For the most part, the investigators are former policemen working on their second pension. Most are good at their jobs, (and that is substantiating whatever the principal or Superintendent wants), but some are not so good. In 2015, Wei Liu became one of the latter.
In 2014 he made, in my opinion, a bad mistake. See the article I posted in 2014:
The story posted here about how teacher Deb Fisher helped Aaron Philip, a student with cerebral palsy, published in the New York Times will disgust and disturb you.
The corruption and malicious prosecution of the New York City Department of Education is oozing from the walls of secrecy behind which the United Federation of Teachers (UFT) , Council of Supervisors and Administrators (CSA), the Sturmabteilung "brown shirts" - Department of Investigation, Office of Special Investigations, Special Commissioner of Investigation, and Office of Equal Opportunity have hidden their collaboration and approval.
This website and other blogs such as NYC Rubber Room Reporter, New York Court Corruption, and National Public Voice have highlighted the actions of these groups and the individuals within them, such as Chancellors Joel Klein, Cathie Black, Dennis Walcott, Carmen Farina, the Gotcha Squad (here and here) and the attorneys - Adrienne Austin and Jade Fuller, Arbitrator attorneys Haydee Rosario, Doyle Pryor, just to name a few - who convict people without facts or the law behind them. Particularly disturbing is the tainted actions of the investigators who should be honest and fair in their investigations, and are not, deliberately and maliciously. The stories of teachers Natalya Sokolson, Glenn Storman, Lucienne Mohammed, Glen Fox, and countless others have been written about on this website and the blogs mentioned above. Their lives were destroyed for no reason, and I know each of their cases extremely well. This is again evident here in the story about Aaron Philip, posted below from the article in the New York Times.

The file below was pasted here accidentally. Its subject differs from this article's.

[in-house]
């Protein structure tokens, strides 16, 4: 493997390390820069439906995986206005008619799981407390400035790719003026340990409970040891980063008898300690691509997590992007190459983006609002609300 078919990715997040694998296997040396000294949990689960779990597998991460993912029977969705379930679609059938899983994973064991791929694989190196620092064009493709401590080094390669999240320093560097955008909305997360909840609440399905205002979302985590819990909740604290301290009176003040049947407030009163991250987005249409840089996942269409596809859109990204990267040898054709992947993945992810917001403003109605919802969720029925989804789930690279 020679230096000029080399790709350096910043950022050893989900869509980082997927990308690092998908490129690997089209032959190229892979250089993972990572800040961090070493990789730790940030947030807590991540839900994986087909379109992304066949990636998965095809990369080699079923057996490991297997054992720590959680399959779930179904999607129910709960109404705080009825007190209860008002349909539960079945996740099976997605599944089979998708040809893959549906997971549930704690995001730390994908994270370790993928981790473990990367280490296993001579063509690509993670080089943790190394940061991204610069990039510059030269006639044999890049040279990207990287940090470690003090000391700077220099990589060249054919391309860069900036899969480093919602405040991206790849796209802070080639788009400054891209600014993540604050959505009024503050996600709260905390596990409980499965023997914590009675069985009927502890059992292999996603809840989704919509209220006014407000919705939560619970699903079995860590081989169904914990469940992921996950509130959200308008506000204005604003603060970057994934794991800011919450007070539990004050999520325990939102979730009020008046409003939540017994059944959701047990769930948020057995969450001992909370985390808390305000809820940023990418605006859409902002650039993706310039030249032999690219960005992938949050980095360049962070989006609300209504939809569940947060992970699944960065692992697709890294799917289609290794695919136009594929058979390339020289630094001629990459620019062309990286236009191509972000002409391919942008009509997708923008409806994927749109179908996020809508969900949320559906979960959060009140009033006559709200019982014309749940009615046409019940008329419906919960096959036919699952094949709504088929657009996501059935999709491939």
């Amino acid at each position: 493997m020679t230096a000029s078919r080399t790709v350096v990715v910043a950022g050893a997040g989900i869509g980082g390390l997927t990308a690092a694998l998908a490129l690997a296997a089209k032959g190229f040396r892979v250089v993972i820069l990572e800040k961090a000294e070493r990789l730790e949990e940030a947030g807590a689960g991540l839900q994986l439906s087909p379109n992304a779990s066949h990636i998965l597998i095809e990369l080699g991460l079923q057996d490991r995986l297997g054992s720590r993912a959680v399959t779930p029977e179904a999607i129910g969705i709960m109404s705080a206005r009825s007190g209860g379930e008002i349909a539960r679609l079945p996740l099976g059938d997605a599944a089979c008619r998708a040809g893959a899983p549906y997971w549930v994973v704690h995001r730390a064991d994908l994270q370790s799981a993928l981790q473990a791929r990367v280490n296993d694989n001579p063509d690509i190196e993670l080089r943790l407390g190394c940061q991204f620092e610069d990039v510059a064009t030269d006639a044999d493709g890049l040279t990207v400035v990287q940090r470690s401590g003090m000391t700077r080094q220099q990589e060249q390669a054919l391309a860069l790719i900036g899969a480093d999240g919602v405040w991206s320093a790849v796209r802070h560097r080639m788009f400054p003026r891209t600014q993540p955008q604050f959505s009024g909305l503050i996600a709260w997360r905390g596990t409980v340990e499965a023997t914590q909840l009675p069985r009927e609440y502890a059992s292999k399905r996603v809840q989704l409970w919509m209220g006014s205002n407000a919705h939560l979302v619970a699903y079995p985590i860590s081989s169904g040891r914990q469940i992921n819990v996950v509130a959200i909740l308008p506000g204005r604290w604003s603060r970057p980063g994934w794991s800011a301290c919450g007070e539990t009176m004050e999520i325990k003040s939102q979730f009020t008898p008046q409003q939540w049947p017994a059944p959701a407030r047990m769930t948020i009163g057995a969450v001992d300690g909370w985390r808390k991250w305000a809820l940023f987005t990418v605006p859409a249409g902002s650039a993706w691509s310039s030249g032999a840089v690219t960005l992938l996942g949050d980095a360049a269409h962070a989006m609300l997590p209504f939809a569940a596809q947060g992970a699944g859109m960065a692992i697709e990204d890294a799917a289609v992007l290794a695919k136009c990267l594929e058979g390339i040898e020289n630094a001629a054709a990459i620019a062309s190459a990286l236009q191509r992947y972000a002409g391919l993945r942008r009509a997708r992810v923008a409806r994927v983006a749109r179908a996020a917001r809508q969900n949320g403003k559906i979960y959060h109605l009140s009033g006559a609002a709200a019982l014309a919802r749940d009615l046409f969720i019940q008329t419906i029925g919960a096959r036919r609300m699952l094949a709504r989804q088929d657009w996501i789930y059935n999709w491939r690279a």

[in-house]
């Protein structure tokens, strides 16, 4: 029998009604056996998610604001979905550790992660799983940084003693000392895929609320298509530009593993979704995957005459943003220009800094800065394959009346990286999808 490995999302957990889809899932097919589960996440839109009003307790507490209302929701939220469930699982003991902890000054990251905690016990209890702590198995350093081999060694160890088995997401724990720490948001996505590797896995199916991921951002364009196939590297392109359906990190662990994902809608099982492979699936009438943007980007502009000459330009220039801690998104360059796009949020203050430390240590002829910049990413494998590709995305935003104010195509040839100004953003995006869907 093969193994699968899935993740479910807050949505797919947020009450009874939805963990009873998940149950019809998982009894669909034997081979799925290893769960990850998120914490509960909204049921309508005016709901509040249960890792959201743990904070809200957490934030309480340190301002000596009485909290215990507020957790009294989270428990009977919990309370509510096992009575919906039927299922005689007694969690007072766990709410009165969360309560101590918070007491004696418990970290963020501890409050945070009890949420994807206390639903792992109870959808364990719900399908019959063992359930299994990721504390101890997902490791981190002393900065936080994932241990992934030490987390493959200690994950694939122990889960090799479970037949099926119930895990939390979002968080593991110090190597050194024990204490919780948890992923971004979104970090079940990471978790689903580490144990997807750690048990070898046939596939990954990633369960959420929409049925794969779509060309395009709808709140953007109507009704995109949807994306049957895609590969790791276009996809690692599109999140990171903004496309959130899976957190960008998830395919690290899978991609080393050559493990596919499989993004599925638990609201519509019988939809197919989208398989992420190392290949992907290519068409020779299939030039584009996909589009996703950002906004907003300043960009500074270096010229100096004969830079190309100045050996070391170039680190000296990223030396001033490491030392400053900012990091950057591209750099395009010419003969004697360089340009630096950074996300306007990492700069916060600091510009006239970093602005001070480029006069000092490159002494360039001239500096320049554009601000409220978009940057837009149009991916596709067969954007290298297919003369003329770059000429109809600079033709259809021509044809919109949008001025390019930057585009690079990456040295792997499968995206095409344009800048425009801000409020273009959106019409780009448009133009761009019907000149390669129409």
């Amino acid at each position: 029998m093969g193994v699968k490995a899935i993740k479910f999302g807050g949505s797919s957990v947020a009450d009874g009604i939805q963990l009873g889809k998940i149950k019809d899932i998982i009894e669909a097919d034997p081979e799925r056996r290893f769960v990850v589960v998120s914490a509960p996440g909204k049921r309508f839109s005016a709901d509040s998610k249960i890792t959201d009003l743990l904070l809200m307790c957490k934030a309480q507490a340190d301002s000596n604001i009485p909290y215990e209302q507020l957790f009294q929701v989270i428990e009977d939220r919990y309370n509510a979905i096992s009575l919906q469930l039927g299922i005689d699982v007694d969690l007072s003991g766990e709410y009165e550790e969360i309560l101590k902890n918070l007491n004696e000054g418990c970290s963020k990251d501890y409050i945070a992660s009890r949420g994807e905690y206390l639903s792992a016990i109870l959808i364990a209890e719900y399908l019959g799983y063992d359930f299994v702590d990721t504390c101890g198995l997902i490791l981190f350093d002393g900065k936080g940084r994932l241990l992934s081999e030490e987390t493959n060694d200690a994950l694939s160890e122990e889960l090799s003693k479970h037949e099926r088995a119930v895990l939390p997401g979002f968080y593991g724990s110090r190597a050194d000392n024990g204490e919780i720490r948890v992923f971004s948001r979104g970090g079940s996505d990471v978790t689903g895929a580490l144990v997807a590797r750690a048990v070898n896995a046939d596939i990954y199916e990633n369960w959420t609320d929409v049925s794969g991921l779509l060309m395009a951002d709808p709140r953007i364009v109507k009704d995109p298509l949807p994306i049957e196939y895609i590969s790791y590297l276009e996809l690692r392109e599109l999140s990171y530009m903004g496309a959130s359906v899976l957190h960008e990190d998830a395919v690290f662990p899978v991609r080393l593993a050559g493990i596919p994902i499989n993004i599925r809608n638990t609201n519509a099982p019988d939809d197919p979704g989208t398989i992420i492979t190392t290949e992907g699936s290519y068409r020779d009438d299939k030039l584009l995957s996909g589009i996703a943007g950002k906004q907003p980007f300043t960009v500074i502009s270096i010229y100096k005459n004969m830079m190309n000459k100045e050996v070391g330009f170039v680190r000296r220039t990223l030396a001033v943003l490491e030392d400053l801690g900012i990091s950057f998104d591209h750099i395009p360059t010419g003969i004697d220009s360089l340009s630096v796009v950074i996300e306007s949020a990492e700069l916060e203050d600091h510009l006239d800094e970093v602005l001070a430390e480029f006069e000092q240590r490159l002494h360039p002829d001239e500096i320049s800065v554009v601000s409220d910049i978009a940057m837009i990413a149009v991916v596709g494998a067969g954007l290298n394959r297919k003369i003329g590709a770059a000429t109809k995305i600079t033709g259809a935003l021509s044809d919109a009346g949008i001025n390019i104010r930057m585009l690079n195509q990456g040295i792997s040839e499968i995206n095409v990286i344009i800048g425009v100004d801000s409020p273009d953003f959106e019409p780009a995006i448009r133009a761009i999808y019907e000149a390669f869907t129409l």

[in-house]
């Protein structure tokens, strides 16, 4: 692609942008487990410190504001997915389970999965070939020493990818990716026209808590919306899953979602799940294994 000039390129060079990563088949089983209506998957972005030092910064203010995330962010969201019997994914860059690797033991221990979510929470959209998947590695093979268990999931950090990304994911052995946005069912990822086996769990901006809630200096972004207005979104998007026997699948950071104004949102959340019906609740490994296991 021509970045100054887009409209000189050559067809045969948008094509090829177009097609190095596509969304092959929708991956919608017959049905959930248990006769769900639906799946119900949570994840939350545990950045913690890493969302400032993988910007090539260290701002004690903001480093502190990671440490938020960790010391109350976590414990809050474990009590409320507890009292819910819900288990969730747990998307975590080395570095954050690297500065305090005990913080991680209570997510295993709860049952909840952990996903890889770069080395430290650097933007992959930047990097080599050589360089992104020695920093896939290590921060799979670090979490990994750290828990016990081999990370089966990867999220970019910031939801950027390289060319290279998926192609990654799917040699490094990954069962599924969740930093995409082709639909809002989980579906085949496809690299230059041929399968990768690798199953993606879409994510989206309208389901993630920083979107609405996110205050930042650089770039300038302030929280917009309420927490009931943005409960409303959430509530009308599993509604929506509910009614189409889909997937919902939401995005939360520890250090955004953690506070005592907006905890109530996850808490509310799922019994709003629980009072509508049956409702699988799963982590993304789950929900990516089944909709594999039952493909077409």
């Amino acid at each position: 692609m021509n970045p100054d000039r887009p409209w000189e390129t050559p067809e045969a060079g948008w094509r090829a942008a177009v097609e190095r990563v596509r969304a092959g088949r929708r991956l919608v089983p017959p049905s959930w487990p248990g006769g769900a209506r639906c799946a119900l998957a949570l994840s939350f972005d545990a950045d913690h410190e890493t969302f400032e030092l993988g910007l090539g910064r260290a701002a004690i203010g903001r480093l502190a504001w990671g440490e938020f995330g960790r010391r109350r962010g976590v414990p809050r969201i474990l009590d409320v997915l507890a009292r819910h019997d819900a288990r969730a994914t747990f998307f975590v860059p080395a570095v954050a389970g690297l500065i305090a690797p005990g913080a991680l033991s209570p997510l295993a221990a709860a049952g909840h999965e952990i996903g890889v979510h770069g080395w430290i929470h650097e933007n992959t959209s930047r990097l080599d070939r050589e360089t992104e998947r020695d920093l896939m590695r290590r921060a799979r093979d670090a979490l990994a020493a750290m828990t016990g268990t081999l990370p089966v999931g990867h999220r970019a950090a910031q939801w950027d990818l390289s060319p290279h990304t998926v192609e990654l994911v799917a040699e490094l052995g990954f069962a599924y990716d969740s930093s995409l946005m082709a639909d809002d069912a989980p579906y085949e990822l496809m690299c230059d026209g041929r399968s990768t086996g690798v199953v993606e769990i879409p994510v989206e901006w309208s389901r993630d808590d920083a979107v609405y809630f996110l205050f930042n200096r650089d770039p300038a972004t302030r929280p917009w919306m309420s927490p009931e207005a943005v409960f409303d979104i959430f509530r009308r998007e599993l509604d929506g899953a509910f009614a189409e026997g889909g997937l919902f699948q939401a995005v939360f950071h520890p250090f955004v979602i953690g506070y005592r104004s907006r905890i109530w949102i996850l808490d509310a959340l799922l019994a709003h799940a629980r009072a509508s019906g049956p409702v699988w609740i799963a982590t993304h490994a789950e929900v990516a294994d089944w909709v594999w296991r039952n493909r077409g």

We all must expose all the corrupt acts of those who take public money and then attack innocent people, and not let bias get in the way.
Anyway, the story of Aaron Philip and Deb Fisher must be distributed, and we all must take notice that Deb Fisher was wrongfully suspended, yes....and that she would have been fired if she did not have the protection of tenure.
We need to protect the public school teachers like Deb Fisher, and keep tenure rights in New York City, just as we need to get rid of the brown shirts and leadership of the NYC Department of Education. The NYC DOE is not interested in putting the needs and achievement of children above the false charges against innocent people who challenge their fraud and corruption.
Bureaucracy Turns a Hero Into a Rogue
This is a story of an almost unfathomably mindless school bureaucracy at work: the crushing of an occupational therapist who had helped a young boy build a record of blazing success.
The therapist, Deb Fisher, is now serving a suspension of 30 days without pay for official misconduct.
She raised money on Kickstarter for a program that she and the student, Aaron Philip, 13, created called This Ability Not Disability. An investigator with the Education Department’s Office of Special Investigations, Wei Liu, found that Ms. Fisher sent emails about the project during her workday at Public School 333, the Manhattan School for Children, and was thus guilty of “theft of services.”
The school system has proved itself unable to dislodge failed or dangerous employees for years at a time.
Ms. Fisher’s case seems to represent just the opposite: A person working to excel is being hammered by an investigative agency that began its hunt in search of cheating on tests and record-keeping irregularities. It found nothing of the sort. Instead, the investigation produced a misleading report, filled with holes, on the fund-raising effort.